Berlin-based BigRep announced a relationship with Bosch Rexroth to allow their 3D printers to work within industrial production operations.
BigRep, founded in 2014, is a company that provides large-scale 3D printers using the filament extrusion process. They’ve been quite successful in this niche, as they’ve been able to identify a number of interesting use cases for their larger 3D printing equipment.
Typically their clients use the large size capability for producing prototypes of large objects that would otherwise be expensive and lengthy to produce. Faster prototyping often leads to better production products. For example, one of BigRep’s customers used their equipment to produce life-size bathtub prototypes and tested them with their clients at trade shows before committing to the huge expense of setting up a production line.
While that is clearly a powerful business case, there are limits. The current BigRep equipment, like in much of the 3D printing world, is essentially a standalone device. That’s one reason why the technology is often found in prototyping rather than production: modern production systems are highly integrated assemblies of multiple pieces of equipment, able to produce desired products in the most efficient manner.
That is a very difficult environment to attempt integration of a standalone device, which by definition would require manual intervention, where parts being made would be essentially taken out of the “system” and then re-introduced through the manufacturing cycle. Standalone machines don’t integrate well.
Now that could all change with the arrangement with Rexroth. This company produces high-end controllers for production CNC equipment, of which 3D printers are a subset. Their comments will theoretically allow BigRep’s gear to be considered as an integrated part of a production line.
“For the first time, 3D printers by BigRep will be equipped with state-of-art CNC control systems and drives by Bosch Rexroth, firmly establishing Additive Manufacturing as a key industry 4.0 application in industrial production technology.”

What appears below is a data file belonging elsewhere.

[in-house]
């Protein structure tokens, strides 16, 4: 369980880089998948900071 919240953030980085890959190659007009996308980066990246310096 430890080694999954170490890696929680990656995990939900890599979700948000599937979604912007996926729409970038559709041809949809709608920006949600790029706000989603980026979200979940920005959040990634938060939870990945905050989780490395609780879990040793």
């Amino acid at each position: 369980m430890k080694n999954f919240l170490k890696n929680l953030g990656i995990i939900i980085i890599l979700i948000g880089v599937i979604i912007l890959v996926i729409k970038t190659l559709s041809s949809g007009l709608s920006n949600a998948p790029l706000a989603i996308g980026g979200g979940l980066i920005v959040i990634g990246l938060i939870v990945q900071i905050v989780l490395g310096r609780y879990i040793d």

I believe this to be a major step for BigRep, as there are very few, if any, 3D printers currently capable of integrating with modern manufacturing systems. However, I do know that several companies, such as Stratasys, are deeply exploring the ability to do so.
A move to production environments could be very significant, as the market for production equipment is vastly larger than that of prototypes. Instead of selling one or two machines to a product development lab, for example, they may sell dozens of machines for a production line. You get the idea.
Obtaining this capability would enable potential BigRep buyers to “tick off” that requirement when considering purchasing 3D printer equipment. There are few other 3D printer suppliers that have that ability, thus opening up a market with few competitors for BigRep.
Their equipment makes sense for manufacturing as well, simply due to its size. Manufacturers of larger plastic objects may now consider using BigRep technology.
This move is certainly not without challenges. One of them will surely be the choice of materials, as the materials BigRep has largely been using up to now are suitable for prototyping and less so for some production uses. I expect BigRep to address that issue in coming months.
“By combining the experts in drive and control technologies with the experts in large-scale 3D printing, the additive industry will see faster and more cost-efficient creation of models, patterns, prototypes, tools and end-use products. BigRep and Bosch Rexroth are committed to reshaping manufacturing.”
An opportunity for BigRep will be to convince manufacturers to consider designs not previously possible, as new geometries are achievable with 3D printing technology. This will likely take many years, as product designers will have to become accustomed to the technology and use their imagination to leverage the possibilities.